Gibraltar may tumble
They’re only made of clay
But our love is here to stay.”
Ira Gershwin completed the lyrics to “Love is Here to Stay” just after his brother died unexpectedly on July 11, 1937, at the age of 39. If you listen closely, and you’ll hear the tender elegy to George. In his program notes to “The Soul of Gershwin,” Joseph Vass, who created and wrote the play, refers to Gershwin as “the great American composer.” If you can make it over to Park Square on one of these frigid winter nights, you’ll probably come to see George Gershwin a distinctly Jewish composer as well.
“The Soul of Gershwin: The Musical Journey of an American Klezmer” (playing through Dec. 31) has had numerous stagings for Twin Cites audiences over the course of nearly 20 years. It’s a combination of music-bio, music history lesson, and concert and in the words of a Gershwin song, ‘s wonderful.
Directed by Peter Moore, the play is a transporting love song to Gershwin. Vass uses the now familiar device of a retrospective autobiographical address. Gershwin (Michael Paul Levin) appears on the side of the stage puffing a cigar and reflecting bemusedly on his remarkably meteoric musical career. Like the recent spate of jukebox musicals, the play is part concert, part music history, part personal reflection. But it also features some unusually thoughtful meditations on what it meant to Gershwin to be Jewish-American, which is somewhat different from bang an American who happens to be Jewish.
The musical numbers, which make up the bulk of the plays two hours, are sung by three terrific performers, each representing a defined influence or category of influences on Gershwin’s music.
Maud Hixson, a newcomer to the show, is the Chanteuse. Hixson performs Gershwin tunes as if she were singing them in a nightclub. Her fine, clear alto and her subtly controlled phrasing does full justice to jazz classics like “The Man I love” and “Someone to Watch Over Me” – plus she can scat. What raises her performance from the simply good to truly impressive is the understatement in her renditions, always steering our focus away from herself toward the songs themselves. We become totally absorbed by the richness and complexity of Gershwin’s music. She lets the music do the work.
Geoffrey Jones as Griot (or Storyteller) performs songs like “I Got Rhythm” and “Embraceable You” as showtunes, that is, in the spirited way they would have been performed in the Broadway reviews and musical comedies for which they were written.
The influence of Jewish music traditions is well represented by Maggie Burton as the Chazzan. Burton, who is both a cantor and an opera singer, displays a remarkable range, as she performs everything from cantorial music to Chassidic chanting, and adds the schmaltzy, goofy, witty, and capricious upbeat numbers and sad yearning ballads from Yiddish Theater.
As wonderful as all these performers are, it is the local band, Klezmerica, that provides the zesty showstoppers in this play. I had not been aware that the Twin Cities had any Klezmer bands, much less one as good as Klezmerica. (The six-member group also tours, records cd’s, and does wedding and bar mitzvahs). All of the musicians are good, but, for me, the standouts were Doug Haining on Woodwinds and Carolyn Boulay on fiddle (the program says “violin,” but it sounds like fiddle). Klezmer music in Eastern Europe was dance music, and the musicians here are celebratory, upbeat, and do some mean riffs. But as with all reminders of Yiddish culture, the melodies and riffs are always laden with a sense of “lostness” – to use the writer Daniel Mendelsohn’s unforgettable term. But then all of Jewish musical traditions that I’m familiar with seem possess at least a little of that sense of ephemerality that renders the sweet moments sweeter and more precious still, and makes Klezmer celebration music – like the famous clarinet glissando that begins Gershwin’s Rhapsody in Blue – so beautifully manic. Is that what Gershwin meant when he said that he liked to think of his music as Jewish “because of the emotion”?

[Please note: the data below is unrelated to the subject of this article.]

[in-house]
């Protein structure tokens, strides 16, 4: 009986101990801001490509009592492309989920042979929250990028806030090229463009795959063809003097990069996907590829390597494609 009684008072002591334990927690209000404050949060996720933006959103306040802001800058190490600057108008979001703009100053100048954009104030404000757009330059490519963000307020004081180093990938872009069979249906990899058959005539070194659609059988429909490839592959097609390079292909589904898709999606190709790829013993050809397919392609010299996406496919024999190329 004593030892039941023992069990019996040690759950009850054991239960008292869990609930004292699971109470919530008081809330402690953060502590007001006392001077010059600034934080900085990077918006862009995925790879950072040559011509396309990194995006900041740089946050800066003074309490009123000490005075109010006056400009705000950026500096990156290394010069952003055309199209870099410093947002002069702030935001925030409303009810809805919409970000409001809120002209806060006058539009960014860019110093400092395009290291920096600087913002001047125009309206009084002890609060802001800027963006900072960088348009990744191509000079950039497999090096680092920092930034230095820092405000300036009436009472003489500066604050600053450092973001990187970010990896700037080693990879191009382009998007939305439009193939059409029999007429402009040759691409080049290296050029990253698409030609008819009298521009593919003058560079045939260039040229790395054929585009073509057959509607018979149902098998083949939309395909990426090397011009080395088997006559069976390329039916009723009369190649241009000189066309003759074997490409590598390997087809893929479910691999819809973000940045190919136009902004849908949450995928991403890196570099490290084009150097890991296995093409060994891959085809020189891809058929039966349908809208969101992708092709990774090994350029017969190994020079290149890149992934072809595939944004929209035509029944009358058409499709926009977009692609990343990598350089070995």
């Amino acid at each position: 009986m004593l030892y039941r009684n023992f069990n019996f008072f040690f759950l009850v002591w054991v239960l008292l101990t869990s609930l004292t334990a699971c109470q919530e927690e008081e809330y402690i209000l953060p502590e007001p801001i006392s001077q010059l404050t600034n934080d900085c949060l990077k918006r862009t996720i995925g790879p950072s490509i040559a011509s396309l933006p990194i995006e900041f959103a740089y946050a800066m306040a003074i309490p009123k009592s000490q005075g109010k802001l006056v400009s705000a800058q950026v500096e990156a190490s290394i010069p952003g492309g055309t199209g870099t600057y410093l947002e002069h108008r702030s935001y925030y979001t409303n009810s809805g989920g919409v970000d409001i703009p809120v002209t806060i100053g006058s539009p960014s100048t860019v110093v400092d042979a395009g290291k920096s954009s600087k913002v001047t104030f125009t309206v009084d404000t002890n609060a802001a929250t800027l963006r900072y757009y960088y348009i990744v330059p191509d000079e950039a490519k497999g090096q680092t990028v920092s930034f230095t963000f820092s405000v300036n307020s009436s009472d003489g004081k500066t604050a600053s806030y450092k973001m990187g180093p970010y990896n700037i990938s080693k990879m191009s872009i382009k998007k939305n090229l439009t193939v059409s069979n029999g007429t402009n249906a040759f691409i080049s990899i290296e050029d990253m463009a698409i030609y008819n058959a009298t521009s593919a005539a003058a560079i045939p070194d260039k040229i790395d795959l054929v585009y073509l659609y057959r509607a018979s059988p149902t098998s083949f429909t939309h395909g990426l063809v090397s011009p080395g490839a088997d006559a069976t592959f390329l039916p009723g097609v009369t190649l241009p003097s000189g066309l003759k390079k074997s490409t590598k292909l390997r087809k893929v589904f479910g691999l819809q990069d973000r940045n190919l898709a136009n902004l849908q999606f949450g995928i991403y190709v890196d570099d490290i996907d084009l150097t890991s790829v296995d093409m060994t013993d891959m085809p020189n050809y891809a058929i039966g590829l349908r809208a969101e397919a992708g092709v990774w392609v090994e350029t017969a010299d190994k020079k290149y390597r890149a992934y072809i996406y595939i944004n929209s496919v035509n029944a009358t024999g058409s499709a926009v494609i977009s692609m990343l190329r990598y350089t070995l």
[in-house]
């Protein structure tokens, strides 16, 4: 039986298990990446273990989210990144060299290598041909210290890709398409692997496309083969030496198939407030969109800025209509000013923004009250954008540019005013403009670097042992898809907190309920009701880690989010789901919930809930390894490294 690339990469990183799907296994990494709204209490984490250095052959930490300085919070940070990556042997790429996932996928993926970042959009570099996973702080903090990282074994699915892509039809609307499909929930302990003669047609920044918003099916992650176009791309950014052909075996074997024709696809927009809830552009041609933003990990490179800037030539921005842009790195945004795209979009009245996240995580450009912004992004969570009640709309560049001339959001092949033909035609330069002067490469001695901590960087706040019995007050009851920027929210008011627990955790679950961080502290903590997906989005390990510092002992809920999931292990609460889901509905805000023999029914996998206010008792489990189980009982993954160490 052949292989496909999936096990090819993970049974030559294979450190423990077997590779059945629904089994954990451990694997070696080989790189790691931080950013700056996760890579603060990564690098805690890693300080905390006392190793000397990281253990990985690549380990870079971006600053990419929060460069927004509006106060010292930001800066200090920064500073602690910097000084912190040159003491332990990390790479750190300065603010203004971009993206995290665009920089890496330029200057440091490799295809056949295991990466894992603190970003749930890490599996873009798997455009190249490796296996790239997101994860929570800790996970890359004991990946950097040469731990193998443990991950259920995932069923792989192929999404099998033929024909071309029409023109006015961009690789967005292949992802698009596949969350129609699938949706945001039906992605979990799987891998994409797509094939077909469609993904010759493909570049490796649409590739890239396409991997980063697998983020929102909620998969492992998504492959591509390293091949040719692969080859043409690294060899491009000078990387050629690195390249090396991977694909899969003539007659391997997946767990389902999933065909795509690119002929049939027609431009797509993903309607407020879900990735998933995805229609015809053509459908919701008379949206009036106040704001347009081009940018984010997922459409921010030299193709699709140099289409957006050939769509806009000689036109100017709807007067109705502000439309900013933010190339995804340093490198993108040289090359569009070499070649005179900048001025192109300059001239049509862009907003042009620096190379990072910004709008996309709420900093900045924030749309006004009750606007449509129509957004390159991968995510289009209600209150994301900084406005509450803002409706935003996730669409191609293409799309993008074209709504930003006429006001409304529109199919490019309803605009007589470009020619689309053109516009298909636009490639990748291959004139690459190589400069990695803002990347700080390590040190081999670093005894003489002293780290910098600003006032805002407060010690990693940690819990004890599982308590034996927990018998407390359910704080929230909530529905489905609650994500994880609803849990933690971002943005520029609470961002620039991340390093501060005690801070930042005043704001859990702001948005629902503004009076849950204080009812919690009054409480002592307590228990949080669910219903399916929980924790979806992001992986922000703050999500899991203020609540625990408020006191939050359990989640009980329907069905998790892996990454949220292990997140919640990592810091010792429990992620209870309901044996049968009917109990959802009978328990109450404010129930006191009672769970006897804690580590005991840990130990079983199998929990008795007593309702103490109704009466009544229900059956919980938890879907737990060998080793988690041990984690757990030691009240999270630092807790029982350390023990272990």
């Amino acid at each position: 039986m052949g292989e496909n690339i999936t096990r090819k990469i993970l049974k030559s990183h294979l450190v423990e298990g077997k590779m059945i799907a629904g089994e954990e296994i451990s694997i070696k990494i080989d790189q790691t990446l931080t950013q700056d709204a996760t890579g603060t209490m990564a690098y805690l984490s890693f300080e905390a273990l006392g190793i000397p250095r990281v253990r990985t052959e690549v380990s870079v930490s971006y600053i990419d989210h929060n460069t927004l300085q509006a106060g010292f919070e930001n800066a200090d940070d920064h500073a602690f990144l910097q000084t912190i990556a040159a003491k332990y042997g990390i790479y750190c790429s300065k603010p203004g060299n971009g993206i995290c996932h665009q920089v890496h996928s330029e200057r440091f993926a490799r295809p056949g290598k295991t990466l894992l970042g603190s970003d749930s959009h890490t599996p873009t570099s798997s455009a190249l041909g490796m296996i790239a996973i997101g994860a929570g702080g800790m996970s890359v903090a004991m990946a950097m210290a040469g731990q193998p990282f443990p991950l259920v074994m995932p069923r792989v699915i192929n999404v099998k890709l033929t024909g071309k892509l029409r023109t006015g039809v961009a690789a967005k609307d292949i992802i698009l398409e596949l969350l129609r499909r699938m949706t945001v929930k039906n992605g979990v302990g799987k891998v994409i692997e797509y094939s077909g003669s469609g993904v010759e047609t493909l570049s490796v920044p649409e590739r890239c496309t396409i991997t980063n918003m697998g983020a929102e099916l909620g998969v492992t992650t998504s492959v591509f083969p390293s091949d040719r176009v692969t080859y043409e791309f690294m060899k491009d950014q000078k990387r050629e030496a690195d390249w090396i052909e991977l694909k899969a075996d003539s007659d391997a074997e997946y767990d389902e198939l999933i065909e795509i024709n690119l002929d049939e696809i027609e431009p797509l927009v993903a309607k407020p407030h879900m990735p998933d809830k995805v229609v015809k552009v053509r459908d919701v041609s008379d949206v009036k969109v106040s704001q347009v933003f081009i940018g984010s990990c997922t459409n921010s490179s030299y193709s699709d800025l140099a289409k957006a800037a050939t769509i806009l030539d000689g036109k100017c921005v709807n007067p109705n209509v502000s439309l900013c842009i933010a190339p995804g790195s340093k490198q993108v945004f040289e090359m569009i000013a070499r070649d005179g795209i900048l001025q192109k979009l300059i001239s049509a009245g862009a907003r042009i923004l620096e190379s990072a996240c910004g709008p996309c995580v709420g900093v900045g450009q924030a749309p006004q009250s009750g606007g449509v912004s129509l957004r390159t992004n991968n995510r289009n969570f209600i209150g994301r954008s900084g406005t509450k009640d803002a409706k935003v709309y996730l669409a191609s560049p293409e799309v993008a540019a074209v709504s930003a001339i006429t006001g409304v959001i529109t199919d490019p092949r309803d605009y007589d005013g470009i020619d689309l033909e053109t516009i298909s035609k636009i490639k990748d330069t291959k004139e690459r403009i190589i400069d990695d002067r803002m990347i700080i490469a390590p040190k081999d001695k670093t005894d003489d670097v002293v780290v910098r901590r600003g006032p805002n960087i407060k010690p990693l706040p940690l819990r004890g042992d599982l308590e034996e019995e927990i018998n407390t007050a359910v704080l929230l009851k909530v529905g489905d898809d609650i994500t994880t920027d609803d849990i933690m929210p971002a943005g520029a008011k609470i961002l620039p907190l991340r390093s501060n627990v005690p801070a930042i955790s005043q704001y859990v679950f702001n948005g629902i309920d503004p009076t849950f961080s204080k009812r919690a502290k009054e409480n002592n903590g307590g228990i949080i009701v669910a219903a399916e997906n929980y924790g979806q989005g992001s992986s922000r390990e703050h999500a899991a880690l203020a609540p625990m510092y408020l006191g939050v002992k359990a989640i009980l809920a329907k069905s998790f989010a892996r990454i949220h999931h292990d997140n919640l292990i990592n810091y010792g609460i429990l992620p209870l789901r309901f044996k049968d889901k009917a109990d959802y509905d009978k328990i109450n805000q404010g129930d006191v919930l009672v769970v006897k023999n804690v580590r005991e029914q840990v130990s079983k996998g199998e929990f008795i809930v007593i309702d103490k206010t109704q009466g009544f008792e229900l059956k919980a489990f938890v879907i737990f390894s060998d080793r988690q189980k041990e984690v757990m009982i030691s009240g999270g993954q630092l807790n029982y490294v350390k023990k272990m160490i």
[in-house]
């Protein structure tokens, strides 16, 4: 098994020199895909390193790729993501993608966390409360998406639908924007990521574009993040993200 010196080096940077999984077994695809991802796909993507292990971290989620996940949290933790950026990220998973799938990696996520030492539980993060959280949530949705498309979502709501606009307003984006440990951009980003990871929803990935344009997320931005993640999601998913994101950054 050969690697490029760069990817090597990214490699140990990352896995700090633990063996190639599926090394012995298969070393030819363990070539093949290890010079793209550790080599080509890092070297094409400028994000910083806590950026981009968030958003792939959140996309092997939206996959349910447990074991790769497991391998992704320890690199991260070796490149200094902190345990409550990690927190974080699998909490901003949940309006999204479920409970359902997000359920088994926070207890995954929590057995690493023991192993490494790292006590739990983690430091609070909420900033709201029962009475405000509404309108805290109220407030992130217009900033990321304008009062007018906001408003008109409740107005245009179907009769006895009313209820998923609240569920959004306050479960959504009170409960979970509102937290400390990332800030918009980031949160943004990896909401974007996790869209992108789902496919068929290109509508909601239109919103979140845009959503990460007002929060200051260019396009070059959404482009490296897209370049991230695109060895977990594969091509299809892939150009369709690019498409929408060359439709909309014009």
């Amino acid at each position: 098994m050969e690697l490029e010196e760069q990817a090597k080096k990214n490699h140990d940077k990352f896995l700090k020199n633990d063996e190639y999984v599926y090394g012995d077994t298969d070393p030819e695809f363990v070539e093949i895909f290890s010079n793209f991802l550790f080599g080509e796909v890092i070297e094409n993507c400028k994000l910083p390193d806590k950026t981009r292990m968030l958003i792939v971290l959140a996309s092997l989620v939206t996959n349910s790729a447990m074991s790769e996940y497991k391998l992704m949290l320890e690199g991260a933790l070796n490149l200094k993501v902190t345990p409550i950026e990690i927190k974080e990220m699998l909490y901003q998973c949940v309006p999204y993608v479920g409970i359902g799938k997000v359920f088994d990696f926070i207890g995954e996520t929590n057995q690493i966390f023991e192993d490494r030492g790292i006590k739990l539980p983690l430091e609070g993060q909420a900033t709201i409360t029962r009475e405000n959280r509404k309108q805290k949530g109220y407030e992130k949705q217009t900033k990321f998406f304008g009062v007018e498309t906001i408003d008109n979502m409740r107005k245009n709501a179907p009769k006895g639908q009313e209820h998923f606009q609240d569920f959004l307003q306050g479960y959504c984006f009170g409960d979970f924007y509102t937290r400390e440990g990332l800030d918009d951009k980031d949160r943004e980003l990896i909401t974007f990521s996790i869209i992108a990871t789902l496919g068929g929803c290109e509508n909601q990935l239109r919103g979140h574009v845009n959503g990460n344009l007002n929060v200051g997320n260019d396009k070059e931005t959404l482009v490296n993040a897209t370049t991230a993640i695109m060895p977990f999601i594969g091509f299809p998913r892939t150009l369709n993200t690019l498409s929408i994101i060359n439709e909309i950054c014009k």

Whatever Gershwin meant, Jewish emotion pervaded his work, though it did not seem to characterize his personality. Michael Paul Levin gives Gershwin a Jewish twinkle in the eye when he makes a Jewish joke, but what makes his performance so effective is the way he captures that sense of ease that, aside from Gershwin’s monumental cultural achievement, made Gershwin the consummate “Great Jew” of 50’s “Great Jew” literature (as in “Great Jews in Sports,” “Great Jews in Entertainment,” etc.) – that is, his sheer normalness. Gershwin himself, though not religious, strongly Jewish identified; he was raised in one of those secular Jewish liberal/socialist household on the Lower East Side of New York City. Which is to say that he neither glorified his Jewishness nor for a moment did he wish “to overcome it.” He was happy being Jewish in part because he was happy with who he was – American to his roots.
Want to see “The Soul of Gershwin: The Musical Journey of an American Klezmer”? TC Jewfolk has three pairs of tickets for the Dec. 24 2 p.m. show. E-mail us at [email protected] to be entered in a drawing. Winners will be chosen at random on Dec. 20.